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Estate Plans Reflect Couple’s Interests

Brenda and Wade Brickhouse
Brenda and Wade Brickhouse

Hints of some of Brenda and Wade Brickhouse’s passions greet visitors to the couple’s house in Chattanooga, Tennessee.

Two dogs and two cats call the place home. Pottery from North Carolina’s Seagrove area shares space with fine crafts associated with the Penland School of Crafts, as well as with the works of other artists including Wade himself. And the house—set in the woods and actually surrounding one large tree—even suggests Brenda’s long career in environmental management.

The couple’s unique NC State estate plans reflect those same interests. The Brickhouses have made thoughtful, generous bequests to the College of Natural Resources, College of Veterinary Medicine and Gregg Museum of Art & Design.

That kind of variety has always been important to NC State alumna Brenda, who earned her bachelor’s degree in forestry in 1980. She enjoys pulling together disparate people, ideas and interests as vice president for environment for the Tennessee Valley Authority—where she channels that kind of collaboration into work that spans planning, policy, permitting and compliance in TVA’s seven-state region.

“Forestry has its foundation in biology, earth sciences and natural resources, but it’s also statistics, growth and yield, economics, marketing, social studies, technology, land management and more,” she said. “That’s what I find myself tapping into all the time, the variety of what I learned at NC State. Sometimes it’s about the science, sometimes the social end, and sometimes the focus is the math and economics of it all.”

Through jobs ranging from power plant manager to health and safety professional, Brenda has been “lucky, or crazy, to move around a good bit.” But despite living in more than half a dozen towns in four states, she maintained close ties to NC State—often combining vacation travel with volunteer service. After having served as the first female member of the board of the North Carolina Forestry Foundation, for example, she became the first board president for the NC State Natural Resources Foundation.

Providing financial support for the university proved a growing priority for Brenda and Wade.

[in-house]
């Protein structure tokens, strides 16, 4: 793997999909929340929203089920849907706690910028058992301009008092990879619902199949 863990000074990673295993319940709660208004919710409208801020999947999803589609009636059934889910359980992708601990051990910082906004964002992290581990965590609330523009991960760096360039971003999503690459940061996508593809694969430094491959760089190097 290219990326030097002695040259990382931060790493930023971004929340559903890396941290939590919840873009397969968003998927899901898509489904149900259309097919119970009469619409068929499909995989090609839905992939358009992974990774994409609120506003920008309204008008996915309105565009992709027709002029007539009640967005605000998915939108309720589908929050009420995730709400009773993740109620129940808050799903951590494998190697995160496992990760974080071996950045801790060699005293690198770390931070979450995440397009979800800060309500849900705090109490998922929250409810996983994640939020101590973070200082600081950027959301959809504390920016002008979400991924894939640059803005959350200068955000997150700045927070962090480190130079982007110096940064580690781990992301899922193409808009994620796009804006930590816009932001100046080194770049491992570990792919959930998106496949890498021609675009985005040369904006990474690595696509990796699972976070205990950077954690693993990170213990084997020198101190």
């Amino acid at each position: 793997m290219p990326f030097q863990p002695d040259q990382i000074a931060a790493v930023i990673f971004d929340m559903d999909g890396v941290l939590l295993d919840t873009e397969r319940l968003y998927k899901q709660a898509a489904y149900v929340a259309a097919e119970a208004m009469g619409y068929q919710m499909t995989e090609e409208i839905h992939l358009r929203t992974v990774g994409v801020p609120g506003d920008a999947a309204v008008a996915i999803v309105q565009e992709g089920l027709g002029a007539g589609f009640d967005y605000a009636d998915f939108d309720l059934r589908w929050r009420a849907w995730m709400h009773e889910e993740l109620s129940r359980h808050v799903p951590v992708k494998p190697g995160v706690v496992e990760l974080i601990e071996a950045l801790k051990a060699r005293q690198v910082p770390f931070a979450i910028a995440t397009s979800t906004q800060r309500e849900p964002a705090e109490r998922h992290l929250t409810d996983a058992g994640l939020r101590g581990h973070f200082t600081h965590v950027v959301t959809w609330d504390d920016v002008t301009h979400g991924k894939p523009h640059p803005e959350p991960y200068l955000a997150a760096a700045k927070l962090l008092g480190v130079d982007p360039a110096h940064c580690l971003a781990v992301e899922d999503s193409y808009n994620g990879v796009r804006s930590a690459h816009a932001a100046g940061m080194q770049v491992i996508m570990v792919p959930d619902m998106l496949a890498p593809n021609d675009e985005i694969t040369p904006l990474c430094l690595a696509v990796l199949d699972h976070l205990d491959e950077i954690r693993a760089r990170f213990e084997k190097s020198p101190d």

One of those things clearly is CNR, where the Brickhouses’ bequest will provide unrestricted funds to help college leaders respond to evolving opportunities and challenges—a need Brenda recognized through her service.

Their planned gifts to NC State make sense to the Brickhouses in many other ways. Wade grew up in Raleigh, which is where the couple began their life together. He remembers being introduced to the university in the 1950s when his brother was enrolled. “We played basketball in Reynolds [Coliseum] and went to football games, and he took me on a tour of the nuclear reactor,” Wade said.

Later, the College of Veterinary Medicine provided exemplary care when one of Wade’s dogs suffered a back injury; the couple’s bequest to CVM will support care for companion animals whose owners may be unable to afford it.

Wade already has gifted some of his own paintings to CVM’s art collection. His diverse work—which also includes printmaking, paper sculpture, clay, glass and metal—often derives images and forms from ideas about home and boats, shaped by Piedmont and eastern North Carolina. Both Brickhouses have become appreciative and knowledgeable collectors, regularly purchasing fine crafts or artwork to mark holidays and personal occasions. “The only rule is that we both have to like it!” said Brenda. With so many ties to North Carolina, the couple finds it fitting that most of their sculptural and functional clay, glass, metal, photography and works on paper eventually will find a new home with the Gregg, along with funds to support the collection.

Friends inspired Brenda’s interest in pottery while she was in high school, and that interest was nurtured during college, a time she recalls as the perfect mix. NC State’s large university setting offered many opportunities to attend arts and athletics events, while she enjoyed small classes—led by great professors and supplemented by hands-on internship, field course and summer camp experiences. Courses in design, environmental ethics, policy and political science led to a minor in environmental planning; that field became the focus of a master’s degree in public affairs completed in 1988 through NC State and the Institute of Government at UNC-Chapel Hill.

Growing up, Brenda could not quite have predicted her path. An early love of nature—fostered during summers spent away from her Washington, D.C., area home with family in rural southern Mississippi—coupled with strong school performance in math and science had led people to point her toward “the outdoors.” “I didn’t know much about careers in forestry or environmental sciences—the idea was definitely a little bit out of the box,” she said with a laugh. “My dad was a proud North Carolinian, so NC State was an obvious choice.”

Today, she counsels young people not to pigeonhole their interests, major or career plans too early, but to embrace a dynamic world of opportunities.

“It’s interesting that from time to time, my work is about bringing together divergent ideas and people to accomplish something bigger than could be done without that synergy,” Brenda said. “I am doubly honored that this gift to NC State is considered unique because it brought together development folks from across campus who might not otherwise work together.”

With their thoughtful and varied planned gifts, the Brickhouses will ensure that NC State continues to accomplish something bigger, for a long time to come.